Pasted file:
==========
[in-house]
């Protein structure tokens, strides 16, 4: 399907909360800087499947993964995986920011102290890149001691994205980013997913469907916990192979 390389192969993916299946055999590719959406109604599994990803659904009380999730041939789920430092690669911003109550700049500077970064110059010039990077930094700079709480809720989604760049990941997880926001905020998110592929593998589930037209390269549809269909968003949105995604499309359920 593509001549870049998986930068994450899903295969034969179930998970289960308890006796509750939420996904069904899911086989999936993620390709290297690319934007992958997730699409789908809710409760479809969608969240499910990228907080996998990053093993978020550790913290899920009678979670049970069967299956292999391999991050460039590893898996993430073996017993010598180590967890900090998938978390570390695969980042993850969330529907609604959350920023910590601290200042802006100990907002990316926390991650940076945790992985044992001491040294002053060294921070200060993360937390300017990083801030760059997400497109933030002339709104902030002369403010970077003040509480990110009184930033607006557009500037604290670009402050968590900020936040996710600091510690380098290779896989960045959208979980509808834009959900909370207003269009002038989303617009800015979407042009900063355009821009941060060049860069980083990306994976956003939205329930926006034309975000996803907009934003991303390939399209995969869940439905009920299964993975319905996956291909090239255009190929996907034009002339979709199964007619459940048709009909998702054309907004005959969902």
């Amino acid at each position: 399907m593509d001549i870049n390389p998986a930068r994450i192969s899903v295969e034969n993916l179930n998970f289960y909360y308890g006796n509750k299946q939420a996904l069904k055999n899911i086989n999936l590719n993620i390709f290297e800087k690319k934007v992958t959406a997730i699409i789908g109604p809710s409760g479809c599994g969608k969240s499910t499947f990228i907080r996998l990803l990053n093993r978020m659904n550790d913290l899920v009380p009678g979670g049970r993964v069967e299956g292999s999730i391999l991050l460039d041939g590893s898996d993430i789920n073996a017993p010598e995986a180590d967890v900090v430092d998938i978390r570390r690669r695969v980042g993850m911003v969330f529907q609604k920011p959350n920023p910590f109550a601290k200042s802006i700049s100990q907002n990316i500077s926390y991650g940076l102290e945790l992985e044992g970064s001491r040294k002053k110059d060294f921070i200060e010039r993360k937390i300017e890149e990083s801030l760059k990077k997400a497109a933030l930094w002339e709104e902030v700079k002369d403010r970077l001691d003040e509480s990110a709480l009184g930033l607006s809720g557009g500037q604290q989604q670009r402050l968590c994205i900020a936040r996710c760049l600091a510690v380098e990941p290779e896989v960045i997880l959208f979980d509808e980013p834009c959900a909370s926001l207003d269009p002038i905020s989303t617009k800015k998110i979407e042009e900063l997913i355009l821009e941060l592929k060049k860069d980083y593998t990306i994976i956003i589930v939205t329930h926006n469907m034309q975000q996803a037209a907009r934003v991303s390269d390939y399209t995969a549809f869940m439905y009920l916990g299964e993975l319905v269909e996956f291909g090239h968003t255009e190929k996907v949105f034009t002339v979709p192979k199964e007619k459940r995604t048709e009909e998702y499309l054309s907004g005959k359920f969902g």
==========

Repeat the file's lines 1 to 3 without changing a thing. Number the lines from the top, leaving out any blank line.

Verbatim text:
[in-house]
């Protein structure tokens, strides 16, 4: 399907909360800087499947993964995986920011102290890149001691994205980013997913469907916990192979 390389192969993916299946055999590719959406109604599994990803659904009380999730041939789920430092690669911003109550700049500077970064110059010039990077930094700079709480809720989604760049990941997880926001905020998110592929593998589930037209390269549809269909968003949105995604499309359920 593509001549870049998986930068994450899903295969034969179930998970289960308890006796509750939420996904069904899911086989999936993620390709290297690319934007992958997730699409789908809710409760479809969608969240499910990228907080996998990053093993978020550790913290899920009678979670049970069967299956292999391999991050460039590893898996993430073996017993010598180590967890900090998938978390570390695969980042993850969330529907609604959350920023910590601290200042802006100990907002990316926390991650940076945790992985044992001491040294002053060294921070200060993360937390300017990083801030760059997400497109933030002339709104902030002369403010970077003040509480990110009184930033607006557009500037604290670009402050968590900020936040996710600091510690380098290779896989960045959208979980509808834009959900909370207003269009002038989303617009800015979407042009900063355009821009941060060049860069980083990306994976956003939205329930926006034309975000996803907009934003991303390939399209995969869940439905009920299964993975319905996956291909090239255009190929996907034009002339979709199964007619459940048709009909998702054309907004005959969902």
């Amino acid at each position: 399907m593509d001549i870049n390389p998986a930068r994450i192969s899903v295969e034969n993916l179930n998970f289960y909360y308890g006796n509750k299946q939420a996904l069904k055999n899911i086989n999936l590719n993620i390709f290297e800087k690319k934007v992958t959406a997730i699409i789908g109604p809710s409760g479809c599994g969608k969240s499910t499947f990228i907080r996998l990803l990053n093993r978020m659904n550790d913290l899920v009380p009678g979670g049970r993964v069967e299956g292999s999730i391999l991050l460039d041939g590893s898996d993430i789920n073996a017993p010598e995986a180590d967890v900090v430092d998938i978390r570390r690669r695969v980042g993850m911003v969330f529907q609604k920011p959350n920023p910590f109550a601290k200042s802006i700049s100990q907002n990316i500077s926390y991650g940076l102290e945790l992985e044992g970064s001491r040294k002053k110059d060294f921070i200060e010039r993360k937390i300017e890149e990083s801030l760059k990077k997400a497109a933030l930094w002339e709104e902030v700079k002369d403010r970077l001691d003040e509480s990110a709480l009184g930033l607006s809720g557009g500037q604290q989604q670009r402050l968590c994205i900020a936040r996710c760049l600091a510690v380098e990941p290779e896989v960045i997880l959208f979980d509808e980013p834009c959900a909370s926001l207003d269009p002038i905020s989303t617009k800015k998110i979407e042009e900063l997913i355009l821009e941060l592929k060049k860069d980083y593998t990306i994976i956003i589930v939205t329930h926006n469907m034309q975000q996803a037209a907009r934003v991303s390269d390939y399209t995969a549809f869940m439905y009920l916990g299964e993975l319905v269909e996956f291909g090239h968003t255009e190929k996907v949105f034009t002339v979709p192979k199964e007619k459940r995604t048709e009909e998702y499309l054309s907004g005959k359920f969902g």